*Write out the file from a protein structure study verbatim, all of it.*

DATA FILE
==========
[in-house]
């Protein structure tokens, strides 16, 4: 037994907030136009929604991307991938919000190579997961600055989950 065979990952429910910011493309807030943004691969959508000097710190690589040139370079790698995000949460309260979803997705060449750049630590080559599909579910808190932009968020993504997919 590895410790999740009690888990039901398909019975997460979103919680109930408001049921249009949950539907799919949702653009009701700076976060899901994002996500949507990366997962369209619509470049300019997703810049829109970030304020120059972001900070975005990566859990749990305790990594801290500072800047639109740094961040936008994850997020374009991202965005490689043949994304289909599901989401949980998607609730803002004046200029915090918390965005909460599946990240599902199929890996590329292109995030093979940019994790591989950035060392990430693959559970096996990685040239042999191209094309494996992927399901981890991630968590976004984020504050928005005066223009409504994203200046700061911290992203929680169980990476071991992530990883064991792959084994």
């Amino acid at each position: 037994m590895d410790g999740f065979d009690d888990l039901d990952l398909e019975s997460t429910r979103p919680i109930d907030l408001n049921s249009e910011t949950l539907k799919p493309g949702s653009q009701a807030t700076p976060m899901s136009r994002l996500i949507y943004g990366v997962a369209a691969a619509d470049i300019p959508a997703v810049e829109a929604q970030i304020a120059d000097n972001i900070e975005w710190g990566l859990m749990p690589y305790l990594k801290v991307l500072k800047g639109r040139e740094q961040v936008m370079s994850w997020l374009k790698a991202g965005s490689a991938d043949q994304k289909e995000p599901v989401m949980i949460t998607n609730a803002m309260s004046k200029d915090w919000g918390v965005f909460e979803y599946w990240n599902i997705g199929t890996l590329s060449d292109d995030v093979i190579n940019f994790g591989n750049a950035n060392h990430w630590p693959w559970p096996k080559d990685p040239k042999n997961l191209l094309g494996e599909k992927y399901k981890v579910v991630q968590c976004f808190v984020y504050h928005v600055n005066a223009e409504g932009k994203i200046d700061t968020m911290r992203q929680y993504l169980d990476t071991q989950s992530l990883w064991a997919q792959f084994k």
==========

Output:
[in-house]
């Protein structure tokens, strides 16, 4: 037994907030136009929604991307991938919000190579997961600055989950 065979990952429910910011493309807030943004691969959508000097710190690589040139370079790698995000949460309260979803997705060449750049630590080559599909579910808190932009968020993504997919 590895410790999740009690888990039901398909019975997460979103919680109930408001049921249009949950539907799919949702653009009701700076976060899901994002996500949507990366997962369209619509470049300019997703810049829109970030304020120059972001900070975005990566859990749990305790990594801290500072800047639109740094961040936008994850997020374009991202965005490689043949994304289909599901989401949980998607609730803002004046200029915090918390965005909460599946990240599902199929890996590329292109995030093979940019994790591989950035060392990430693959559970096996990685040239042999191209094309494996992927399901981890991630968590976004984020504050928005005066223009409504994203200046700061911290992203929680169980990476071991992530990883064991792959084994």
């Amino acid at each position: 037994m590895d410790g999740f065979d009690d888990l039901d990952l398909e019975s997460t429910r979103p919680i109930d907030l408001n049921s249009e910011t949950l539907k799919p493309g949702s653009q009701a807030t700076p976060m899901s136009r994002l996500i949507y943004g990366v997962a369209a691969a619509d470049i300019p959508a997703v810049e829109a929604q970030i304020a120059d000097n972001i900070e975005w710190g990566l859990m749990p690589y305790l990594k801290v991307l500072k800047g639109r040139e740094q961040v936008m370079s994850w997020l374009k790698a991202g965005s490689a991938d043949q994304k289909e995000p599901v989401m949980i949460t998607n609730a803002m309260s004046k200029d915090w919000g918390v965005f909460e979803y599946w990240n599902i997705g199929t890996l590329s060449d292109d995030v093979i190579n940019f994790g591989n750049a950035n060392h990430w630590p693959w559970p096996k080559d990685p040239k042999n997961l191209l094309g494996e599909k992927y399901k981890v579910v991630q968590c976004f808190v984020y504050h928005v600055n005066a223009e409504g932009k994203i200046d700061t968020m911290r992203q929680y993504l169980d990476t071991q989950s992530l990883w064991a997919q792959f084994k």